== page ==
After a skin examination has been done, it is possible the doctor may find a mole or skin lesion that they are concerned about which may need some treatment.
Treatment for skin cancers can vary depending on the type of skin cancer, its size, its location and its depth. The doctors at Ministry of Skin are here to help and support you. They will explain all possible options and allow you to chose a solution you understand and are happy to progress with.
Ministry of Skin is a RACGP accredited clinic.
Most lesions require an initial biopsy that is sent to the pathology laboratory to make a 100% diagnosis.
Biopsies are a small procedure that requires the injection of a local anaesthetic into the skin. A small sample of the lesion is then taken and sent to the laboratory. Once the results of this are returned to the clinic, another appointment will be made to discuss the results and if any further treatment is required. The procedure involves minimal time and discomfort and results is a small wound that usually heals without a scar. Further treatment could involve any of the following:
The doctor will remove the entire lesion via a simple minor procedure. Local anaesthetic is applied to the skin and the lesion, plus a border of normal skin is removed. This can be done via a number of techniques that the doctor will discuss with you. The wound is then either left open to heal by itself or sutures (stitches) are inserted. The removed lesion is then sent to the laboratory for microscopic examination to verify that all cancerous cells have been removed. In most cases one procedure removes all the cancerous cells however it may be possible you require a second or larger procedure to do this.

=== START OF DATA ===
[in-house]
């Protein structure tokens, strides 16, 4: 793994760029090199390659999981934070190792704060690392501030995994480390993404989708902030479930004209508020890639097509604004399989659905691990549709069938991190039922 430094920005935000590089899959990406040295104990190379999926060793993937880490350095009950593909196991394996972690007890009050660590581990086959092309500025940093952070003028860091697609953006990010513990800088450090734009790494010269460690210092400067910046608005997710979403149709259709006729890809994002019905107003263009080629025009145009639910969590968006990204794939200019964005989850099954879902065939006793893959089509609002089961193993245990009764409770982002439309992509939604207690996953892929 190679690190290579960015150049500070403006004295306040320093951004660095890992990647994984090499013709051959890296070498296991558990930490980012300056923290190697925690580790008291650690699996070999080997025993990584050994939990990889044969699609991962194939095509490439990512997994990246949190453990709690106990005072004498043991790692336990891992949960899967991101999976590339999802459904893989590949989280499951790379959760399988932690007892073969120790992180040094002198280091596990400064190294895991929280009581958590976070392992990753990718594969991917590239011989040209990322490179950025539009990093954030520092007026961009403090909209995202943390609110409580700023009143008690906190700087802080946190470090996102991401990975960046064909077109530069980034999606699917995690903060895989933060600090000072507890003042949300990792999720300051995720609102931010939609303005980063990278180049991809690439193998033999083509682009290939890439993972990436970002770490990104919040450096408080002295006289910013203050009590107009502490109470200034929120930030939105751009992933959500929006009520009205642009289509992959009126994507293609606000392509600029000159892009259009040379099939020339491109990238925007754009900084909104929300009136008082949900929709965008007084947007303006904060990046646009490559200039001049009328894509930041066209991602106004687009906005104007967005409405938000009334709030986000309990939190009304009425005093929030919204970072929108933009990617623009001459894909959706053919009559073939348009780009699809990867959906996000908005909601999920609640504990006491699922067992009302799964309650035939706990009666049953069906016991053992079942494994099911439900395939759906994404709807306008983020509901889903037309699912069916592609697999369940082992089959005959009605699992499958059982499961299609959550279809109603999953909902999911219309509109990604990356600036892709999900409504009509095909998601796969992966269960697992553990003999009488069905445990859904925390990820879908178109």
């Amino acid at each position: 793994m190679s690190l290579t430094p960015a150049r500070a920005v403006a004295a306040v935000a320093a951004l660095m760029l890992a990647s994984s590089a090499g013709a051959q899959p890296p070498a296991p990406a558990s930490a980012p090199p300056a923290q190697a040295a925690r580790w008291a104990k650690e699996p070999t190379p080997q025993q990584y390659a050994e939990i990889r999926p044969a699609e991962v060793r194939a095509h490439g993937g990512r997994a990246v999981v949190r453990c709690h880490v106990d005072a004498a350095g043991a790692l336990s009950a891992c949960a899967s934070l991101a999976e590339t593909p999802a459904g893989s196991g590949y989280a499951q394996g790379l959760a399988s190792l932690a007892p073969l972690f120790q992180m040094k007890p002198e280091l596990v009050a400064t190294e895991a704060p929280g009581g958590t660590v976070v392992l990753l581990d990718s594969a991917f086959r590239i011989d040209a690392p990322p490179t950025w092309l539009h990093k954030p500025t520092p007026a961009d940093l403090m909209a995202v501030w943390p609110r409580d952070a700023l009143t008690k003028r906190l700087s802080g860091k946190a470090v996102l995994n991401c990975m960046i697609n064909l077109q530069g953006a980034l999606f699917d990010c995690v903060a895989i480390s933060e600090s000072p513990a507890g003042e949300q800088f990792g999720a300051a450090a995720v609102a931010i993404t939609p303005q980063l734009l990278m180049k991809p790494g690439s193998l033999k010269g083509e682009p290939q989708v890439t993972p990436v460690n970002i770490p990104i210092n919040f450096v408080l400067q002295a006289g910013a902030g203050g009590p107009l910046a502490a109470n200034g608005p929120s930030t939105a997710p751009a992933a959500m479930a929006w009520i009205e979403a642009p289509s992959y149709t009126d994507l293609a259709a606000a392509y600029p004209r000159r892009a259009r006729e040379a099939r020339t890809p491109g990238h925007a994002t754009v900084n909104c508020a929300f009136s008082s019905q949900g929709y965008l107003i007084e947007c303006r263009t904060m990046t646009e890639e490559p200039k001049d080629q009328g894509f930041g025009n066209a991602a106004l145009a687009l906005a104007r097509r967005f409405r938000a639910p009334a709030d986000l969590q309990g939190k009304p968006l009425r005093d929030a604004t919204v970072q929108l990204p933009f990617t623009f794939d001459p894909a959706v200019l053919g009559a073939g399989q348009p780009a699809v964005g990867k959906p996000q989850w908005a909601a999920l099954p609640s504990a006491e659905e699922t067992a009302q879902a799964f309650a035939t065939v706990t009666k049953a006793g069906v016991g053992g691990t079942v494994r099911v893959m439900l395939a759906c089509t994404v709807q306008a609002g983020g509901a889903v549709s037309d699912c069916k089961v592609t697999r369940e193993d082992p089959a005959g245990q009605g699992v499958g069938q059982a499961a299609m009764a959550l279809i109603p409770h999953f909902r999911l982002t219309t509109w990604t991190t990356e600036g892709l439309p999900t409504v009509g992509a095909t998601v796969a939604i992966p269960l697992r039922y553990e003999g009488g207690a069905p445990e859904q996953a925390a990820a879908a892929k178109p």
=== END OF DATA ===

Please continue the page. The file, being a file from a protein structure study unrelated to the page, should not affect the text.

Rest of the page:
Photodynamic therapy (PDT) uses a prescription cream and a special type of light. The cream is a chemical that can be activated by the light. When applied to the skin, the cream is selectively absorbed into the damaged skin cells. When the area is then exposed to the light, the cream is activated and destroys any cancer cells, bacteria or other damaged cells whilst not causing any damage to normal cells.
Cryotherapy uses liquid nitrogen – an extremely cold fluid – to destroy the cancerous cells. This is usually only performed on certain lesions that are not very deep.
Some skin cancers require further investigations, more delicate or larger surgical procedures, or more extensive medical management. It therefore necessary on some occasions to refer you to a specialist for further treatment.